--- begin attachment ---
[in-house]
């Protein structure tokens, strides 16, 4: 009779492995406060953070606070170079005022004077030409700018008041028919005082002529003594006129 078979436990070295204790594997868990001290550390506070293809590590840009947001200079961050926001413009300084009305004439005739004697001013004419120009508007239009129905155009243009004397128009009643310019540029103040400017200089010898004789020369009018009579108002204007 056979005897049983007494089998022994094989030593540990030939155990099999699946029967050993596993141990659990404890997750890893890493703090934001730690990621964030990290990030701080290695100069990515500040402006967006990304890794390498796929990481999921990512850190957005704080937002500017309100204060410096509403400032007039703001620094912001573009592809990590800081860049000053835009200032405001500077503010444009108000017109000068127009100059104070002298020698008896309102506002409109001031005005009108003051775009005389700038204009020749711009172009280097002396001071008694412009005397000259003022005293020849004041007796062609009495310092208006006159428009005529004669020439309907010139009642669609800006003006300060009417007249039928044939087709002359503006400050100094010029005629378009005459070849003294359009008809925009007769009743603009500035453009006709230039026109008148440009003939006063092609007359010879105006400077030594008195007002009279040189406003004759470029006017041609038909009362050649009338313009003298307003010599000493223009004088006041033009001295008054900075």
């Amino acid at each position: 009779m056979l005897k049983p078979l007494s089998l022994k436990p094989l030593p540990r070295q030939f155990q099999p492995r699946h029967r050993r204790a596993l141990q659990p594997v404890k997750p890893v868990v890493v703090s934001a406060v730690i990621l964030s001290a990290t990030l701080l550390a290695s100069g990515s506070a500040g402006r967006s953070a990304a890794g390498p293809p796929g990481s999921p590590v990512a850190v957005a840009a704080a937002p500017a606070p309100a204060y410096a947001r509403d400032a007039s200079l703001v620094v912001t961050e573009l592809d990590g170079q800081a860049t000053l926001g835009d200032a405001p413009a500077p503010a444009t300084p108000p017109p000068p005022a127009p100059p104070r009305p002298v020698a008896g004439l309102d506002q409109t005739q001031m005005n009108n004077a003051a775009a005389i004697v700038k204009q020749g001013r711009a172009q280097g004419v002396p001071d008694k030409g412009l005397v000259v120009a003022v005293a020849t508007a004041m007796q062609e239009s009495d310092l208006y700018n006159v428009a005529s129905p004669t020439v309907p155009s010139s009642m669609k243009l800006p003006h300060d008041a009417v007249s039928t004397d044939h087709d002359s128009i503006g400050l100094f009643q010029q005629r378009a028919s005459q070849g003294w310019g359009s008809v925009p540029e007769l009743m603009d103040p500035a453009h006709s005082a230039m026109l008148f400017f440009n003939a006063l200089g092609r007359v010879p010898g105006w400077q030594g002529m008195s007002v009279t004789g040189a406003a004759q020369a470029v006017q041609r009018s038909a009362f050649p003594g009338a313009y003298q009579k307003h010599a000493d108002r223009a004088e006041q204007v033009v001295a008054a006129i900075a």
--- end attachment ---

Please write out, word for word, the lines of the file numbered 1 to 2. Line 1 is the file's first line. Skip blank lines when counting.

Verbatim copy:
[in-house]
């Protein structure tokens, strides 16, 4: 009779492995406060953070606070170079005022004077030409700018008041028919005082002529003594006129 078979436990070295204790594997868990001290550390506070293809590590840009947001200079961050926001413009300084009305004439005739004697001013004419120009508007239009129905155009243009004397128009009643310019540029103040400017200089010898004789020369009018009579108002204007 056979005897049983007494089998022994094989030593540990030939155990099999699946029967050993596993141990659990404890997750890893890493703090934001730690990621964030990290990030701080290695100069990515500040402006967006990304890794390498796929990481999921990512850190957005704080937002500017309100204060410096509403400032007039703001620094912001573009592809990590800081860049000053835009200032405001500077503010444009108000017109000068127009100059104070002298020698008896309102506002409109001031005005009108003051775009005389700038204009020749711009172009280097002396001071008694412009005397000259003022005293020849004041007796062609009495310092208006006159428009005529004669020439309907010139009642669609800006003006300060009417007249039928044939087709002359503006400050100094010029005629378009005459070849003294359009008809925009007769009743603009500035453009006709230039026109008148440009003939006063092609007359010879105006400077030594008195007002009279040189406003004759470029006017041609038909009362050649009338313009003298307003010599000493223009004088006041033009001295008054900075």